As we near the occasion of The Healing Field, sponsored by Old Second on Nov. 3-13, 2013, here is information on the proper display of a flag.
The United States flag should always be treated with great care and respect. In order to properly preserve, display, and discard a United States Flag, it is imperative to know proper Flag Code.
There are certain rules to follow when it comes to how the flag is displayed. The United States flag must be on a staff if it is being displayed on a float in a parade. Never should the flag be laid over the hood nor the top, sides, or back a vehicle, train, or boat. If a flag is displayed on car, it should be secured from the right fender.
When the U.S flag is displayed with other flags or pennants, no other flag should be flown higher or to the right of the United States flag. In the same sense, if the flag is displayed along with State flags, localities, or pennants of societies, it should be in the center/at the highest point if flown on individual staffs, or at the top if on the same halyard.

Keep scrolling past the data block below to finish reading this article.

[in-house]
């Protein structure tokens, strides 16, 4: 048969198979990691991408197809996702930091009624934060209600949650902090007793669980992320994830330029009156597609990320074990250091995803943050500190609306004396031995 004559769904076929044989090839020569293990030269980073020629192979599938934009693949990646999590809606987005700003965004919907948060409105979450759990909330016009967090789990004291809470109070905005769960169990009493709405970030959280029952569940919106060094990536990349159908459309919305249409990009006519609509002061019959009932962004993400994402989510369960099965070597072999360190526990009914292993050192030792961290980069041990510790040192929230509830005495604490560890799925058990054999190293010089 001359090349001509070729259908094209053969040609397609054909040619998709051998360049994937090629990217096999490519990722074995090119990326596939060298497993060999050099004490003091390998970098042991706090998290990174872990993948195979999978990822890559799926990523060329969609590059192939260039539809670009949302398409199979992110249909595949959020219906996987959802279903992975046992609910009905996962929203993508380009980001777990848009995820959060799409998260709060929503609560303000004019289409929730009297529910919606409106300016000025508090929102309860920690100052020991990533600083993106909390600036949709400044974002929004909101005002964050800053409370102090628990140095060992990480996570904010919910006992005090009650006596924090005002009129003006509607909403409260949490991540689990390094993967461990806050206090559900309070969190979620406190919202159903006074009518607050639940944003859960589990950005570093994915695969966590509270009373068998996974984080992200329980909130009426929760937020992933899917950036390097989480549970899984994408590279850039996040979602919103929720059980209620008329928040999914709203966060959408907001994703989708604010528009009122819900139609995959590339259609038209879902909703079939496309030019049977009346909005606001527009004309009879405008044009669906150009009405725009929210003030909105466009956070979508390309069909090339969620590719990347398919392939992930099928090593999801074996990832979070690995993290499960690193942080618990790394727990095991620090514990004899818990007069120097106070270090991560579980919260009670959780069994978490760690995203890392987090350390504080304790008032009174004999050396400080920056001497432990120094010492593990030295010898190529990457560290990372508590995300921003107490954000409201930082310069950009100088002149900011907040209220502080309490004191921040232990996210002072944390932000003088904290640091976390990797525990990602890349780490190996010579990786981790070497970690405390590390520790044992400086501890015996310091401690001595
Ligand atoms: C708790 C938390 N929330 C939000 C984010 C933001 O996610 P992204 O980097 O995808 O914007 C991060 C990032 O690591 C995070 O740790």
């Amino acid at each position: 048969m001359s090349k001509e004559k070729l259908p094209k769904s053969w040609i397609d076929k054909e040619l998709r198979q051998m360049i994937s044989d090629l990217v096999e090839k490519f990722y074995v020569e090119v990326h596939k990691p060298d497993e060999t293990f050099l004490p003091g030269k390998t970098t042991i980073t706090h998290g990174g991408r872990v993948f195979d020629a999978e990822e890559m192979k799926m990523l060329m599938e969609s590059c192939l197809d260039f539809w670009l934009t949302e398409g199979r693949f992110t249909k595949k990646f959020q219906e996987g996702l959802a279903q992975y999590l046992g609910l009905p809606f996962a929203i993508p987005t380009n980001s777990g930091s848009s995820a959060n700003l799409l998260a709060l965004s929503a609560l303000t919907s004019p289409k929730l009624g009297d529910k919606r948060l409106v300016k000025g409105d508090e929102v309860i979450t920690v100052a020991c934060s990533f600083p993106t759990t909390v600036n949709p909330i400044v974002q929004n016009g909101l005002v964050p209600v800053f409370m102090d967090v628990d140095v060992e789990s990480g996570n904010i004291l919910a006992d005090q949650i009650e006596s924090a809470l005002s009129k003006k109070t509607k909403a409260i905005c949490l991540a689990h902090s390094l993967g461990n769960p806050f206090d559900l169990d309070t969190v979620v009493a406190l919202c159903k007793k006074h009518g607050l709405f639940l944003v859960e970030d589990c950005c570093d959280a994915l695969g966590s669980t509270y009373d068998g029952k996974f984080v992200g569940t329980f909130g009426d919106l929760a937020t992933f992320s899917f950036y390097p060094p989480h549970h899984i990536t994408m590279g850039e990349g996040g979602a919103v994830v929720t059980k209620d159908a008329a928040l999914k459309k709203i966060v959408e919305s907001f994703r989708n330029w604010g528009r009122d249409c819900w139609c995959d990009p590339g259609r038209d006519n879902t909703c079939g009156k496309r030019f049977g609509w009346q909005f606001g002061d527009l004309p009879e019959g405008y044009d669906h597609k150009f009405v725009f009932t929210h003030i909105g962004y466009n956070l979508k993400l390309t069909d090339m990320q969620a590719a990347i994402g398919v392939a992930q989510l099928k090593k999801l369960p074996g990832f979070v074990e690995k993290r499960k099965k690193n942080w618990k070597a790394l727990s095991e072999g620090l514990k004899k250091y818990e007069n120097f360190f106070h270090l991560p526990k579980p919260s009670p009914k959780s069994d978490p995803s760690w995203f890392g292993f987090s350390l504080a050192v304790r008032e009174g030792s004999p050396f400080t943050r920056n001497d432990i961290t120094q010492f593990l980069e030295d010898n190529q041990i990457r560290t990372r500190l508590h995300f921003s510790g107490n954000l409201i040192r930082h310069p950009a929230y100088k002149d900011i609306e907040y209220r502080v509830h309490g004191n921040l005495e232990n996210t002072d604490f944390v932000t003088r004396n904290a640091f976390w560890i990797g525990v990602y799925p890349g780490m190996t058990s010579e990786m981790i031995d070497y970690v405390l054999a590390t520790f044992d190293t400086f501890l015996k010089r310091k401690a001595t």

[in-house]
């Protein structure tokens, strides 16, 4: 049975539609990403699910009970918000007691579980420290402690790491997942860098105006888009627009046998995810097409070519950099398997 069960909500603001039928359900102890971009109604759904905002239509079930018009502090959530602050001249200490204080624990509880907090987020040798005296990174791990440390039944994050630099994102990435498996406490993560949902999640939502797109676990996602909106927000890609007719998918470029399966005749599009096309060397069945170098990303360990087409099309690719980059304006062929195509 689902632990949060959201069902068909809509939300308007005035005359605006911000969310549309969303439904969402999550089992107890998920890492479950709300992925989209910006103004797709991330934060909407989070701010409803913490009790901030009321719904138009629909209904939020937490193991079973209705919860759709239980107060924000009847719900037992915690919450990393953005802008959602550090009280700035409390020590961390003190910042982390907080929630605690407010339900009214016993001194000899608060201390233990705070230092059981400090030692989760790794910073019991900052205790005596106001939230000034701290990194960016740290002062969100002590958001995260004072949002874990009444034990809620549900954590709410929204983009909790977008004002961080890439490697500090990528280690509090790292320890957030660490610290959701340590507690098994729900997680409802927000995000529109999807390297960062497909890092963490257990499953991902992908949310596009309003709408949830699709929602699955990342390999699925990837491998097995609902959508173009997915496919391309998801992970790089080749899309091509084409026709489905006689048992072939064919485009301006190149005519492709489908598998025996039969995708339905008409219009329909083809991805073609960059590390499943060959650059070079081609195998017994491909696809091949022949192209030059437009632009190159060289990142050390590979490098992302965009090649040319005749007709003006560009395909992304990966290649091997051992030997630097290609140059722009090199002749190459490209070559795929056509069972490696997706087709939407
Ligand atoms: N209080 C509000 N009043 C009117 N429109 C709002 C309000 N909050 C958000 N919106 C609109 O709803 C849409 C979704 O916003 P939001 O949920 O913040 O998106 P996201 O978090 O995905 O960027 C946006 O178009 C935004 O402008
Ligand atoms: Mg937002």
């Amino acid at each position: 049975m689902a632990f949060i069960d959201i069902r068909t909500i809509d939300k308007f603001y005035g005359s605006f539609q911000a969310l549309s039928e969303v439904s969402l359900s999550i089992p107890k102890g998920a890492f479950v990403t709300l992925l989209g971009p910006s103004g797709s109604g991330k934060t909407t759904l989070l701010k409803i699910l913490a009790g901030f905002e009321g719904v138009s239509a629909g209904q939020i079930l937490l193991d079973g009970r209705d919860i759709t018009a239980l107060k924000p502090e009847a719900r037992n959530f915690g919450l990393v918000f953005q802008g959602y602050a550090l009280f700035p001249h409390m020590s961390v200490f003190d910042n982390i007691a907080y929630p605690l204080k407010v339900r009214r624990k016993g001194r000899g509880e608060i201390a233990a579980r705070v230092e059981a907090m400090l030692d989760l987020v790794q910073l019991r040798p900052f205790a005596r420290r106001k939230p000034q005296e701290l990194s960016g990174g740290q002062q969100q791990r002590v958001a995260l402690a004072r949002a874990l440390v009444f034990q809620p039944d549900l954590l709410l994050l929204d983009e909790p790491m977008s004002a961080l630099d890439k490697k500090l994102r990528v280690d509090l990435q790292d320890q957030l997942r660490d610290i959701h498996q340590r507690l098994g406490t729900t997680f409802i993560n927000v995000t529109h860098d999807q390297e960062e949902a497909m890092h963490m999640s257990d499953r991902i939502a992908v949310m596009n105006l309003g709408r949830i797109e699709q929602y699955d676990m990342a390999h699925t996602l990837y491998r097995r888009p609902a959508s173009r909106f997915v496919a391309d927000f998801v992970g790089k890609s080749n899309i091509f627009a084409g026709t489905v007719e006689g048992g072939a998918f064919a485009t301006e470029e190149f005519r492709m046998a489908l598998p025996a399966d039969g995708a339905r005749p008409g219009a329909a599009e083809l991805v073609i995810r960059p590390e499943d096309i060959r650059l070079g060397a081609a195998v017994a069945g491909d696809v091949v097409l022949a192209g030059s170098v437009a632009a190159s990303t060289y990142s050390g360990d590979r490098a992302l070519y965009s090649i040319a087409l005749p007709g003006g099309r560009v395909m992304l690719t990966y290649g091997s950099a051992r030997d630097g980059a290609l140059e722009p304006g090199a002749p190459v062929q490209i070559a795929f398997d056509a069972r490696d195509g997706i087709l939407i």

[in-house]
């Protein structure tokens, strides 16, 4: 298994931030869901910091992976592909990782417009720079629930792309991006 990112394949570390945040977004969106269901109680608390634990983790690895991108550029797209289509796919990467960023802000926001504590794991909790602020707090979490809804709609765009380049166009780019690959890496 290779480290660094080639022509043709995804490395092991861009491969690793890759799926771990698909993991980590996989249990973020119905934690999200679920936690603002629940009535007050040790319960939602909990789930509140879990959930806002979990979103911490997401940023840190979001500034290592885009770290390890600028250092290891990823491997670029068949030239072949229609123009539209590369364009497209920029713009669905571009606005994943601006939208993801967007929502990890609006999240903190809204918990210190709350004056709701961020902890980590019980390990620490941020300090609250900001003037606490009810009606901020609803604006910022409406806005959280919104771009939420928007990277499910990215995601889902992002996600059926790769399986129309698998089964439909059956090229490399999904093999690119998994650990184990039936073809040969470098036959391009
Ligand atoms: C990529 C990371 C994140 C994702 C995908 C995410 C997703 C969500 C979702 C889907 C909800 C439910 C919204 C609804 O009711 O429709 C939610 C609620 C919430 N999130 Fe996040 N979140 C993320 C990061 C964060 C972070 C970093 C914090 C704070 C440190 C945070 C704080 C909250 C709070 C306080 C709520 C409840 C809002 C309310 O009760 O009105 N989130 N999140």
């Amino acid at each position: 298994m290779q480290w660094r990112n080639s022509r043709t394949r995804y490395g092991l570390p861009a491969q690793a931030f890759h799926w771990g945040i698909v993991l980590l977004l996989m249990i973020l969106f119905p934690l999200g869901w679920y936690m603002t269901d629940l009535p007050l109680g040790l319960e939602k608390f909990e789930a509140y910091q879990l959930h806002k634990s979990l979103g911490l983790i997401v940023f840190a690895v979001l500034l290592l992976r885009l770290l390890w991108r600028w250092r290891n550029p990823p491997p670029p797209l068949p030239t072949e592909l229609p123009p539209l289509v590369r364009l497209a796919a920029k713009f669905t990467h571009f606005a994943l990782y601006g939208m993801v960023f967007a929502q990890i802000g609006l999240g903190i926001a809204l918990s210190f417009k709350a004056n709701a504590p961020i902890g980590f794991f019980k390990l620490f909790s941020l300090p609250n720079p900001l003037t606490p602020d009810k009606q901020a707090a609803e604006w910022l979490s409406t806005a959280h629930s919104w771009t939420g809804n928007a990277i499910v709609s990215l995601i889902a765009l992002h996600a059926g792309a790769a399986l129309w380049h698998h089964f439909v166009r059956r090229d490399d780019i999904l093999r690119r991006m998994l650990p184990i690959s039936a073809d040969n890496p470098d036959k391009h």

Flying the U.S flag midst flags of other countries, the flags should each have their own staff, the flags should be the same size, and the flags should all be flown at the same height.
It time of tragedy, mourning, or recognition, the flag may be flown at half-staff. When hoisting the flag, it should sit at its peak position for a moment before being lowered to half-staff. The same process should be followed when lowering the flag. In the instance where a flag is used to cover a casket, it should be placed so the union is at the head and over the left shoulder. However, the flag should never be lowered into the grave or touch the ground at any time.